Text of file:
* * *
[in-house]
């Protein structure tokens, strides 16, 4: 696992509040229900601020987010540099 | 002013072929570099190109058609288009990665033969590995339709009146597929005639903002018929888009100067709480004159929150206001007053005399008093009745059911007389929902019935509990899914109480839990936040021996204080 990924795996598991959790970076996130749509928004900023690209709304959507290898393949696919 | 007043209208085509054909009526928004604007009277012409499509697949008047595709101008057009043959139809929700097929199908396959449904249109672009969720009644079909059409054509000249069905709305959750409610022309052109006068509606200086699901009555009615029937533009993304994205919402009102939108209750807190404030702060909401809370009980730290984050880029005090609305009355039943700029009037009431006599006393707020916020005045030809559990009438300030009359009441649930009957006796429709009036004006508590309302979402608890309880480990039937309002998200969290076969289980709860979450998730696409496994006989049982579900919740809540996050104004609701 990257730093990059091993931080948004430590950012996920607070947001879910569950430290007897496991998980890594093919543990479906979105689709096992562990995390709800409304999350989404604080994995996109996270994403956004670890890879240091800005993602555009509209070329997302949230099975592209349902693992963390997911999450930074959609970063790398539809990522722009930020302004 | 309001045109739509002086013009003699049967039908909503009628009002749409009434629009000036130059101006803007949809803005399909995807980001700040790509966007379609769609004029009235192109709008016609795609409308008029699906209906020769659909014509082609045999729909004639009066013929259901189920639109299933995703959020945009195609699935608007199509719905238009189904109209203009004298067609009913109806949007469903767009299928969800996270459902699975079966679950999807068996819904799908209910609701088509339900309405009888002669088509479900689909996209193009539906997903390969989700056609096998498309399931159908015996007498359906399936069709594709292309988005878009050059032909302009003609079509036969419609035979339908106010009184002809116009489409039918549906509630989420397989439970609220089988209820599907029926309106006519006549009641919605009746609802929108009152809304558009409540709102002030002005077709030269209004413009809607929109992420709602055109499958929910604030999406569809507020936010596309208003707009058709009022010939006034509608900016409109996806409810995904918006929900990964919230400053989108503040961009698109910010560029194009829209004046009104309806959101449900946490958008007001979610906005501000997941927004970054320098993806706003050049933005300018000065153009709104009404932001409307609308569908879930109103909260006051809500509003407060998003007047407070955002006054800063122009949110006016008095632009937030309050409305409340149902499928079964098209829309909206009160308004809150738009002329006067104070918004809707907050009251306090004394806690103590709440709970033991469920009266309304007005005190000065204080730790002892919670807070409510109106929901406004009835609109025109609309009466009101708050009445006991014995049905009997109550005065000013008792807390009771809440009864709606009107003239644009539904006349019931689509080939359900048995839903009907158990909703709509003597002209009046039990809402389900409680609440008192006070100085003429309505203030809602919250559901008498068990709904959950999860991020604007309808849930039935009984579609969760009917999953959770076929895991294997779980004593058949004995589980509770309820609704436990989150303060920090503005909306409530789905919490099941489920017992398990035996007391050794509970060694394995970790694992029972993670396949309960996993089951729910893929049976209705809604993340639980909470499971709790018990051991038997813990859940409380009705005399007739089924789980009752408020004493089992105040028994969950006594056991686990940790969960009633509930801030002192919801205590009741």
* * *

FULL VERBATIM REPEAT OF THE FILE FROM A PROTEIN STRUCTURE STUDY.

[in-house]
């Protein structure tokens, strides 16, 4: 696992509040229900601020987010540099 | 002013072929570099190109058609288009990665033969590995339709009146597929005639903002018929888009100067709480004159929150206001007053005399008093009745059911007389929902019935509990899914109480839990936040021996204080 990924795996598991959790970076996130749509928004900023690209709304959507290898393949696919 | 007043209208085509054909009526928004604007009277012409499509697949008047595709101008057009043959139809929700097929199908396959449904249109672009969720009644079909059409054509000249069905709305959750409610022309052109006068509606200086699901009555009615029937533009993304994205919402009102939108209750807190404030702060909401809370009980730290984050880029005090609305009355039943700029009037009431006599006393707020916020005045030809559990009438300030009359009441649930009957006796429709009036004006508590309302979402608890309880480990039937309002998200969290076969289980709860979450998730696409496994006989049982579900919740809540996050104004609701 990257730093990059091993931080948004430590950012996920607070947001879910569950430290007897496991998980890594093919543990479906979105689709096992562990995390709800409304999350989404604080994995996109996270994403956004670890890879240091800005993602555009509209070329997302949230099975592209349902693992963390997911999450930074959609970063790398539809990522722009930020302004 | 309001045109739509002086013009003699049967039908909503009628009002749409009434629009000036130059101006803007949809803005399909995807980001700040790509966007379609769609004029009235192109709008016609795609409308008029699906209906020769659909014509082609045999729909004639009066013929259901189920639109299933995703959020945009195609699935608007199509719905238009189904109209203009004298067609009913109806949007469903767009299928969800996270459902699975079966679950999807068996819904799908209910609701088509339900309405009888002669088509479900689909996209193009539906997903390969989700056609096998498309399931159908015996007498359906399936069709594709292309988005878009050059032909302009003609079509036969419609035979339908106010009184002809116009489409039918549906509630989420397989439970609220089988209820599907029926309106006519006549009641919605009746609802929108009152809304558009409540709102002030002005077709030269209004413009809607929109992420709602055109499958929910604030999406569809507020936010596309208003707009058709009022010939006034509608900016409109996806409810995904918006929900990964919230400053989108503040961009698109910010560029194009829209004046009104309806959101449900946490958008007001979610906005501000997941927004970054320098993806706003050049933005300018000065153009709104009404932001409307609308569908879930109103909260006051809500509003407060998003007047407070955002006054800063122009949110006016008095632009937030309050409305409340149902499928079964098209829309909206009160308004809150738009002329006067104070918004809707907050009251306090004394806690103590709440709970033991469920009266309304007005005190000065204080730790002892919670807070409510109106929901406004009835609109025109609309009466009101708050009445006991014995049905009997109550005065000013008792807390009771809440009864709606009107003239644009539904006349019931689509080939359900048995839903009907158990909703709509003597002209009046039990809402389900409680609440008192006070100085003429309505203030809602919250559901008498068990709904959950999860991020604007309808849930039935009984579609969760009917999953959770076929895991294997779980004593058949004995589980509770309820609704436990989150303060920090503005909306409530789905919490099941489920017992398990035996007391050794509970060694394995970790694992029972993670396949309960996993089951729910893929049976209705809604993340639980909470499971709790018990051991038997813990859940409380009705005399007739089924789980009752408020004493089992105040028994969950006594056991686990940790969960009633509930801030002192919801205590009741």